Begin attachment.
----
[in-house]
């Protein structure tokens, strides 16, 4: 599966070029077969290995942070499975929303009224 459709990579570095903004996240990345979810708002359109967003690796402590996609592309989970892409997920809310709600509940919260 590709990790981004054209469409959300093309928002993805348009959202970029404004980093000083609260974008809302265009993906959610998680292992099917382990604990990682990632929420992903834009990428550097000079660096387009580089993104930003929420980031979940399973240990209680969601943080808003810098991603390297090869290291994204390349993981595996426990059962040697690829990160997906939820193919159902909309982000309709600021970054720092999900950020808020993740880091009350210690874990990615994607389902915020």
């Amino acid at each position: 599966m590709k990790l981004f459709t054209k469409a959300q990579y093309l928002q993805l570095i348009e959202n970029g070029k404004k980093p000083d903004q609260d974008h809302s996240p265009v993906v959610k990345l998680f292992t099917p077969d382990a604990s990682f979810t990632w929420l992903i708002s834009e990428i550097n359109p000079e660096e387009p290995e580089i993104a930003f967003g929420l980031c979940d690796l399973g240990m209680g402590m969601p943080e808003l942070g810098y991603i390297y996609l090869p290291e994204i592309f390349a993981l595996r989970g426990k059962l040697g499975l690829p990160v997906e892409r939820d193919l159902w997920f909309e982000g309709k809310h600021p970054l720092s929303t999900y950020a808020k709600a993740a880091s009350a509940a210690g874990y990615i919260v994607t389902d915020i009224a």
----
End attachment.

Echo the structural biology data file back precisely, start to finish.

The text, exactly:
[in-house]
């Protein structure tokens, strides 16, 4: 599966070029077969290995942070499975929303009224 459709990579570095903004996240990345979810708002359109967003690796402590996609592309989970892409997920809310709600509940919260 590709990790981004054209469409959300093309928002993805348009959202970029404004980093000083609260974008809302265009993906959610998680292992099917382990604990990682990632929420992903834009990428550097000079660096387009580089993104930003929420980031979940399973240990209680969601943080808003810098991603390297090869290291994204390349993981595996426990059962040697690829990160997906939820193919159902909309982000309709600021970054720092999900950020808020993740880091009350210690874990990615994607389902915020």
């Amino acid at each position: 599966m590709k990790l981004f459709t054209k469409a959300q990579y093309l928002q993805l570095i348009e959202n970029g070029k404004k980093p000083d903004q609260d974008h809302s996240p265009v993906v959610k990345l998680f292992t099917p077969d382990a604990s990682f979810t990632w929420l992903i708002s834009e990428i550097n359109p000079e660096e387009p290995e580089i993104a930003f967003g929420l980031c979940d690796l399973g240990m209680g402590m969601p943080e808003l942070g810098y991603i390297y996609l090869p290291e994204i592309f390349a993981l595996r989970g426990k059962l040697g499975l690829p990160v997906e892409r939820d193919l159902w997920f909309e982000g309709k809310h600021p970054l720092s929303t999900y950020a808020k709600a993740a880091s009350a509940a210690g874990y990615i919260v994607t389902d915020i009224a």